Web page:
Photo courtesy of Lori Keenan
Lori Keenan said her public safety platform is based on ideas she’s been talking about since before she started her run for mayor.
“We could certainly be doing the type of policing that Evanston wants to be doing for much less money, and less aggressively, and less detrimentally to populations that have been over-policed for generations,” Keenan said.
As mayor, Keenan said she would conduct a forensic audit of the police department to determine the most appropriate areas for cuts. To her, shifting funding away from policing and toward other community programs would better support Evanston.
Evanston has a higher number of police officers than other similarly sized towns – Evanston has 26.9 police personnel per 10,000 residents compared to the average 19.7– but the city is still seeing an increase in violent crime. These statistics, Keenan said, are evidence that something needs to change.
Evanston’s 2021 police budget is nearly $40 million. Keenan said Evanston could reduce its budget “by tens of millions of dollars in a way that doesn’t impact public safety but actually enhances our community.”
For example, Keenan said the money the city spends on school resource officers could be better spent on support programs for young adults such as job services. Starting next fall, Evanston school districts will be expected to cover a portion of expenses for SROs.
Overall, Keenan said Evanston Police Department should have fewer officers and rely less on use-of-force during interventions. She said she supports the development of an alternative system to policing, such as Eugene, Ore.’s Crisis Assistance Helping Out On The Streets public safety model. Under this system, two-person teams of medics and mental crisis workers replace police in responding to calls about situations such as substance abuse and suicide threats.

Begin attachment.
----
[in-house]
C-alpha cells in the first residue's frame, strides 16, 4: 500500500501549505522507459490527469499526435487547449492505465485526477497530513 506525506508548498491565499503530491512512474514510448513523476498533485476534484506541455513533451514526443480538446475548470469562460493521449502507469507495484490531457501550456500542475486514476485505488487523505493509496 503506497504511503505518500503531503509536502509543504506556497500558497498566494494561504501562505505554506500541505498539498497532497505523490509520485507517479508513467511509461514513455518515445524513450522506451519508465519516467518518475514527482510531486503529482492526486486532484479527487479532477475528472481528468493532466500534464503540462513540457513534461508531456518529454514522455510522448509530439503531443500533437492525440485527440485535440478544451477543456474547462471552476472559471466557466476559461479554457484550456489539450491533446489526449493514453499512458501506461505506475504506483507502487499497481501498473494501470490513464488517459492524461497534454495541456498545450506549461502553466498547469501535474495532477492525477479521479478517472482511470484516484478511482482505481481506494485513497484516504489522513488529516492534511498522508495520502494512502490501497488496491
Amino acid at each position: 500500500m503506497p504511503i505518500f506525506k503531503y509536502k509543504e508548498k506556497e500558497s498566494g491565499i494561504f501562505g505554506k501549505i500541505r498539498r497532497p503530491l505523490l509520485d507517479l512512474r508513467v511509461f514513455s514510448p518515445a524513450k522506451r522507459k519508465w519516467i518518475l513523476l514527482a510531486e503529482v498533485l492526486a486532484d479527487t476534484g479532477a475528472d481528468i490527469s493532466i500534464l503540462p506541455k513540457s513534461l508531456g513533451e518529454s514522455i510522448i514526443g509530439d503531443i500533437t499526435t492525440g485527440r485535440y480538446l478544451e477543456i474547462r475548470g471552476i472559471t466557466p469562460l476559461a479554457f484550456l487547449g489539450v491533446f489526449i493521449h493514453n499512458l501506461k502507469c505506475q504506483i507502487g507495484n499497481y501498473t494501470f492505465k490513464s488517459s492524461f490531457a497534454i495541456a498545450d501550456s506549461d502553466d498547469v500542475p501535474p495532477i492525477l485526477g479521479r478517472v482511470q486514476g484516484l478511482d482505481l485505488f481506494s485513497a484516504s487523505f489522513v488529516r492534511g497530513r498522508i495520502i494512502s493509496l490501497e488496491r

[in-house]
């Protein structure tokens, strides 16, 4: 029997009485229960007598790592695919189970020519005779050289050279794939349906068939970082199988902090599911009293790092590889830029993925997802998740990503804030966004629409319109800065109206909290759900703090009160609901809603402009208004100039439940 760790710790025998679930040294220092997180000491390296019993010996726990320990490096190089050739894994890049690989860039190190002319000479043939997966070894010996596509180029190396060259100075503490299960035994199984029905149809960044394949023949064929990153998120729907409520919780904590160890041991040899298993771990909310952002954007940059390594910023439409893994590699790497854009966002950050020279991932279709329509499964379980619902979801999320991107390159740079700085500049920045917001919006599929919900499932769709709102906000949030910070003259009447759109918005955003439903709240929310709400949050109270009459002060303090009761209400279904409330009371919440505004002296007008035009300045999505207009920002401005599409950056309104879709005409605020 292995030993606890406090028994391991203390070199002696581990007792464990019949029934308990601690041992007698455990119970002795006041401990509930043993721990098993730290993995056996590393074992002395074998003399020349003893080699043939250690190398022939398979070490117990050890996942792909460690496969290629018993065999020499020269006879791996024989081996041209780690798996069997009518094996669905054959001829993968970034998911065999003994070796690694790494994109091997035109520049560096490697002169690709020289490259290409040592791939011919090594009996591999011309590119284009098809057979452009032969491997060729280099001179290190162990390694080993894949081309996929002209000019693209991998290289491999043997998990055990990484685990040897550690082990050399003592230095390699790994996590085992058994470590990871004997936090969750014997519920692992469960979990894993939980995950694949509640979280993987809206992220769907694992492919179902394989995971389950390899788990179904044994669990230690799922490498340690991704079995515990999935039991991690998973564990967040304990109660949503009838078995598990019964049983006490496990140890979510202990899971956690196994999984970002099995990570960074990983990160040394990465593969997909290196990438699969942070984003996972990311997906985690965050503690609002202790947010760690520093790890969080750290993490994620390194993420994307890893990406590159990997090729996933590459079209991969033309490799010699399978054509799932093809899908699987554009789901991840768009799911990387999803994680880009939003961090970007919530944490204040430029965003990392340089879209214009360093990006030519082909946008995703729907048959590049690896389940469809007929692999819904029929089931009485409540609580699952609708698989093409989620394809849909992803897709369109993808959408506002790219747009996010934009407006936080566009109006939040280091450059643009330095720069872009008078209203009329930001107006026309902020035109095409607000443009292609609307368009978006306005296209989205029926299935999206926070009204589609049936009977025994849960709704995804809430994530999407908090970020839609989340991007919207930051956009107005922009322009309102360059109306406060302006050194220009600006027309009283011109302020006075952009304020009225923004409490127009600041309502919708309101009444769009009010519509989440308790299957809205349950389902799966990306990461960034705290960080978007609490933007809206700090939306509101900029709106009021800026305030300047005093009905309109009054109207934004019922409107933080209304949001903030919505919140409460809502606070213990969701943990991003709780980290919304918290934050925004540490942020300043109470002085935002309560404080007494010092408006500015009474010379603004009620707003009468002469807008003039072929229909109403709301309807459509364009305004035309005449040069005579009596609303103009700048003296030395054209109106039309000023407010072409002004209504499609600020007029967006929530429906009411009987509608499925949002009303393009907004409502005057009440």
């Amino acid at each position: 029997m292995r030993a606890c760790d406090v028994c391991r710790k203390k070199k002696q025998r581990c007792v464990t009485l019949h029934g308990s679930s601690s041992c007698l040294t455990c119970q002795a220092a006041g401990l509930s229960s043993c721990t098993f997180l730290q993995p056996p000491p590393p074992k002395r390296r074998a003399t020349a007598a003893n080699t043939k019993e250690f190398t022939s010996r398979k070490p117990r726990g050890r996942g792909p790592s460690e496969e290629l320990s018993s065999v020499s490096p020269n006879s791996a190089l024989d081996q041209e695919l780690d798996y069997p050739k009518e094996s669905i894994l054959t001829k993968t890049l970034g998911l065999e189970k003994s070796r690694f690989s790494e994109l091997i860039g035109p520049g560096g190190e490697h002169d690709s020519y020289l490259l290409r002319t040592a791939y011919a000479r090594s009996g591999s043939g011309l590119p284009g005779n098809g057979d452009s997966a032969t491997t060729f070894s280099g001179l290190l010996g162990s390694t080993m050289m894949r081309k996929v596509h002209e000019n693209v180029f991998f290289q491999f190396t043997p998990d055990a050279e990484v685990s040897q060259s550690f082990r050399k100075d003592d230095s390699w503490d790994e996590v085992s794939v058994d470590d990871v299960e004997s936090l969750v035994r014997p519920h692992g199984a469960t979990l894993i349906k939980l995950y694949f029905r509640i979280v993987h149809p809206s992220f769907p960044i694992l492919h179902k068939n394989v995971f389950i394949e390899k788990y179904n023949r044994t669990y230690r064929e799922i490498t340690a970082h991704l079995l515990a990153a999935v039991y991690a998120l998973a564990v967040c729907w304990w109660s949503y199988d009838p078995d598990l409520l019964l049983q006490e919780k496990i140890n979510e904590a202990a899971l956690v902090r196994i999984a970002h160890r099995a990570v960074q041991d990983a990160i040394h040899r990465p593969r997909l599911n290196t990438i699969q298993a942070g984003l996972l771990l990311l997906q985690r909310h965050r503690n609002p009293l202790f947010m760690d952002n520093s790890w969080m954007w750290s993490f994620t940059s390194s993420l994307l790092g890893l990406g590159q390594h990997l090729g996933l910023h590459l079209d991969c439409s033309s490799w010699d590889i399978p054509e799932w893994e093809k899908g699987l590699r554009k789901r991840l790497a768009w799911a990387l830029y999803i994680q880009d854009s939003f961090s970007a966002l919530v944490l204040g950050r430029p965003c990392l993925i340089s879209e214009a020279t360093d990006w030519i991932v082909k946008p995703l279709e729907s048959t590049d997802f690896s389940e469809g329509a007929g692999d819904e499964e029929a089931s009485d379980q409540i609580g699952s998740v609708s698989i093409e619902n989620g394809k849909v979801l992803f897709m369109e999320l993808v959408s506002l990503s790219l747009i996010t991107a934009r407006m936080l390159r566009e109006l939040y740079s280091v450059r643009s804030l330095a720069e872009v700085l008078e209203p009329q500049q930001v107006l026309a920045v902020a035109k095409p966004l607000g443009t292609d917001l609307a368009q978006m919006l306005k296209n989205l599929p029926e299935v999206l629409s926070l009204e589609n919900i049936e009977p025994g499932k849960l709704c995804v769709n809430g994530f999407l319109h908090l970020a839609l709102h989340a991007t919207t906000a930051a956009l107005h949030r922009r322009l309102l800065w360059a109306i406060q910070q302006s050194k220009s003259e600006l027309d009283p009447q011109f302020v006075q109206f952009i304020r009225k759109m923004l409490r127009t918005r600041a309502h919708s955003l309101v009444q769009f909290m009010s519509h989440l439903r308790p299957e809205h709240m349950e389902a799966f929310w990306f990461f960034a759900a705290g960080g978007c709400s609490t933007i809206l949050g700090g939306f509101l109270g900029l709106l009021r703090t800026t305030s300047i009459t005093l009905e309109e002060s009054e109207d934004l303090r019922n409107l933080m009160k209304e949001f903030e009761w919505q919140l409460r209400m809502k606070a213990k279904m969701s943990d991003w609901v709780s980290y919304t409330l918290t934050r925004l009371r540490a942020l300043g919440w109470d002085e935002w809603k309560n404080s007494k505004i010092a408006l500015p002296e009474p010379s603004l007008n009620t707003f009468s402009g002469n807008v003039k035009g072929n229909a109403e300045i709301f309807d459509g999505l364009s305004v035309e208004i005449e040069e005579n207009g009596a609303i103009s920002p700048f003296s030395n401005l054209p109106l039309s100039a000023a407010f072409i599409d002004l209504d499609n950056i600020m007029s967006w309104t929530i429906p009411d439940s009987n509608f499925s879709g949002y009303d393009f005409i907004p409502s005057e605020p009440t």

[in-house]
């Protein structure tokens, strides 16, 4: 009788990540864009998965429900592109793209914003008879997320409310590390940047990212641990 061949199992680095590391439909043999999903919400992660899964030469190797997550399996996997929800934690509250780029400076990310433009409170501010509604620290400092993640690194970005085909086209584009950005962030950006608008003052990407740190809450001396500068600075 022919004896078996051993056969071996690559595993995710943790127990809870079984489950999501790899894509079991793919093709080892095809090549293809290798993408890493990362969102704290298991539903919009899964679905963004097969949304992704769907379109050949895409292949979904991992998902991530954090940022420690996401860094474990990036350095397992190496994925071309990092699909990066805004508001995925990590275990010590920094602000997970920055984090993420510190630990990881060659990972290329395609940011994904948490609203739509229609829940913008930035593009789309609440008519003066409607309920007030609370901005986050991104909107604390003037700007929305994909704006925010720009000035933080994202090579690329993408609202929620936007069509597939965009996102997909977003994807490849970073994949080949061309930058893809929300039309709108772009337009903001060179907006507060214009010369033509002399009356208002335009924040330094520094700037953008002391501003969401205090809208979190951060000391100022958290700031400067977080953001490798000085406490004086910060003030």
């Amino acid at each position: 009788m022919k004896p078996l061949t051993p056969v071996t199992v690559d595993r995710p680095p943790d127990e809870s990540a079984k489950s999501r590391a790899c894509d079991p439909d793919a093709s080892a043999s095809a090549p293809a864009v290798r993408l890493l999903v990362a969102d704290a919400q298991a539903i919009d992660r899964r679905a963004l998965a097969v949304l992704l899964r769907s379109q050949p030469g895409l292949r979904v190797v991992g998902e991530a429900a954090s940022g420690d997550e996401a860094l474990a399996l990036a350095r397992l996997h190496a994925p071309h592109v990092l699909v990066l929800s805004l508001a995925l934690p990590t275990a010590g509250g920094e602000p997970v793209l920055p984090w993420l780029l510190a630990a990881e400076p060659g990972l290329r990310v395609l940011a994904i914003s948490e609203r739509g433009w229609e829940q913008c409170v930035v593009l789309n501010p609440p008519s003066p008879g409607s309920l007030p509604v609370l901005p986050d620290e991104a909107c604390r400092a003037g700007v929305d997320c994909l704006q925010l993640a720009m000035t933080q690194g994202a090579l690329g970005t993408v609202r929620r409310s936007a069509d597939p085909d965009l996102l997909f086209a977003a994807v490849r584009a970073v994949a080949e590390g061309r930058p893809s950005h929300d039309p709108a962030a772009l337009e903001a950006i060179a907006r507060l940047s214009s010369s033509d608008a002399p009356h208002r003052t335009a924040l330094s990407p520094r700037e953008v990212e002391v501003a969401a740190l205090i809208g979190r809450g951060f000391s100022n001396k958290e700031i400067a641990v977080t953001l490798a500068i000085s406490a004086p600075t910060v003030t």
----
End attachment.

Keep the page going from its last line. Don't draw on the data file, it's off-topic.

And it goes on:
Keenan also said the city needs to ensure police have enough resources to do their jobs in cases where they are needed — like the Jan. 9 cross-city shooting that involved a hostage situation in Evanston.
Keenan supports city clerk Devon Reid’s plan to publish police misconduct records and use-of-force records on the city’s website as a way to increase transparency around policing.
Evanston government has violated the principle of transparency by taking FOIA responsibilities away from the city clerk, according to Keenan. The city clerk used to fulfill all FOIA requests for the city, but in 2019 City Council voted for the police and law departments to separately handle records in their departments.
However, Keenan said she doesn’t want to commit to many specific policy changes while still a candidate.
“I don’t think we can as candidates have all of the background information,” Keenan said. “Certainly, we want much more community involvement in this very, very important community conversation as we go forward.”
Evanston’s municipal primary elections will be held Feb. 23. Early voting ends Feb. 22. If no candidate wins a majority of votes, the top two vote-getters will advance to the general election on April 6.
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